No balloons at council events
Balloons will no longer be sold or given out at public events held on council property and public open space after Central Coast Council due to a new Single Use Plastic Policy adopted at its August 26 meeting.
The policy sets out council's intention to help eliminate single use plastics, advocating for legislative change and educating the community on environmentally responsible alternatives.
This will include minimising waste and using reusable or biodegradable wrapping, food containers, cups and cutlery at public events.
The policy, written by waste services team leader Mr James Lawson, states that council will support and assist organisations or individuals organising an event to comply with this policy.
The report to council about the policy said that various state governments were in the process of reviewing their strategies to introduce legislation about the sale and use of single use plastics.
It noted that recent road renewal works at Wards Hill Rd, Empire Bay, had used Reconophalt, which used about 631,000 plastic bag equivalents in a 600 metre section of asphalt road.
Earlier in the evening, Empire Bay resident Mr Gregory Olsen spoke at the public forum in favour of the policy.
"This policy takes leadership in reducing littering, reducing waste to landfill and strengthening positive environmental behaviours,'' Mr Olsen said.
"I note that council has also recently adopted an Interim Sustainable Event Management Policy and implemented a Procurement Policy and associated procedural guide.
"These are consistent with the Single Use Plastic Policy.
"In partnership with community groups, such as the Boomerang Alliance and Take 3 For the Sea, that are already working to reduce the plastic waste that ends up in our waterways and oceans, Council is in a position to become a leader in dealing with the dangerous plastic legacy.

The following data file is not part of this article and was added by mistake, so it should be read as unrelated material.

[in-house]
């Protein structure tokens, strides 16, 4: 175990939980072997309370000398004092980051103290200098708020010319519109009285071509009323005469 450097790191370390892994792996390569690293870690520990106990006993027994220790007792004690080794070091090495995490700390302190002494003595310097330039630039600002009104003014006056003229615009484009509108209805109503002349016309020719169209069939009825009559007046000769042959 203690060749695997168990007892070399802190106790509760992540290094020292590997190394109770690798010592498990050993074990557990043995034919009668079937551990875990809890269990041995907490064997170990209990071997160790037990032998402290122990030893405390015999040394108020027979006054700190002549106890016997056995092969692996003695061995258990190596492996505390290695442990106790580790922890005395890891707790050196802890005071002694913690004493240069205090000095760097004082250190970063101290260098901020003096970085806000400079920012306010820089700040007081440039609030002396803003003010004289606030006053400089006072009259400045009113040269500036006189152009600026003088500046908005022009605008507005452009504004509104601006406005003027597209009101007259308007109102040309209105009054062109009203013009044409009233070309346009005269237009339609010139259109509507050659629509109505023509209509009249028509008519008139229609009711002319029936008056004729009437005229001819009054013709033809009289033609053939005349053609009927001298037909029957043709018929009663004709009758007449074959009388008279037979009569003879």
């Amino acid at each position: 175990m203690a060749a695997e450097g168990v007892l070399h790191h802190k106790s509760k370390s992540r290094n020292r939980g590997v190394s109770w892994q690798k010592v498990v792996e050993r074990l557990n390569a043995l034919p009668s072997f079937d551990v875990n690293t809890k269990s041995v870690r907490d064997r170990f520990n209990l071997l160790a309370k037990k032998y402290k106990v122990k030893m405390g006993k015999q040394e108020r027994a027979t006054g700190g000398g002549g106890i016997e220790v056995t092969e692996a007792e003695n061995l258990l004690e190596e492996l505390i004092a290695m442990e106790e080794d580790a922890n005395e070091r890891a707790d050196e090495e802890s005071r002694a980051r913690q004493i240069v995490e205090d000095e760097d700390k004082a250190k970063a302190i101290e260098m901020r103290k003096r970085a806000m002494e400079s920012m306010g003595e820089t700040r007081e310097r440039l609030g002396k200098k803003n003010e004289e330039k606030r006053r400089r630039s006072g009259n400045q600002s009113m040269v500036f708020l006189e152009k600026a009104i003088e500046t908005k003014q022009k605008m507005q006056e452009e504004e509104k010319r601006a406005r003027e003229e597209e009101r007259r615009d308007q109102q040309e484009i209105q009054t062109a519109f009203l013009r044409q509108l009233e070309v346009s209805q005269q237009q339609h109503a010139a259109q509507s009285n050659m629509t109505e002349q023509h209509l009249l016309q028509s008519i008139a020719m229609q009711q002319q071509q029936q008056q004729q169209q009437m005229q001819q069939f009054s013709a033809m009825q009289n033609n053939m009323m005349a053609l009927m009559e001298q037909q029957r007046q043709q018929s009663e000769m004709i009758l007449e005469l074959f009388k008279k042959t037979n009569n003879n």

"Also, Council will be able to actively encourage enterprising, new, local businesses who see the opportunities in recycling this resource rather than treating it as useless waste.
"We know plastic Is harming marine life but it also has a disastrous affect on human health.
"Plastic is in absolutely everything to the point where we're now living in the Age of Plastic.
"Calculations suggest 8.3 billion tonnes of plastic have been created in the last 60 years, all of which still exists in the environment today.
"More than 70 per cent is in landfill and polluting the ocean.
"It's impacting wildlife populations, infiltrating the food we eat and the water we drink.
"According to the World Wide Fund for Nature, humans consume up to 11,000 tiny pieces of micro-plastic, every year.
"This is the equivalent to ingesting an average of five grams of plastic - the weight of a credit card - every week.
"These plastics contain hazardous chemicals with which we're coming into contact in our everyday life through the products we have in our homes.''
He said everyone could play a part in the shift away from single use plastics in some simple ways such as storing food in glass containers, switch plastic water bottles for a stainless steel one, take home fruit and vegetables in paper bags and refuse plastic wrapped fresh food.
Central Coast Council agenda 4.4, 26 Aug, 2019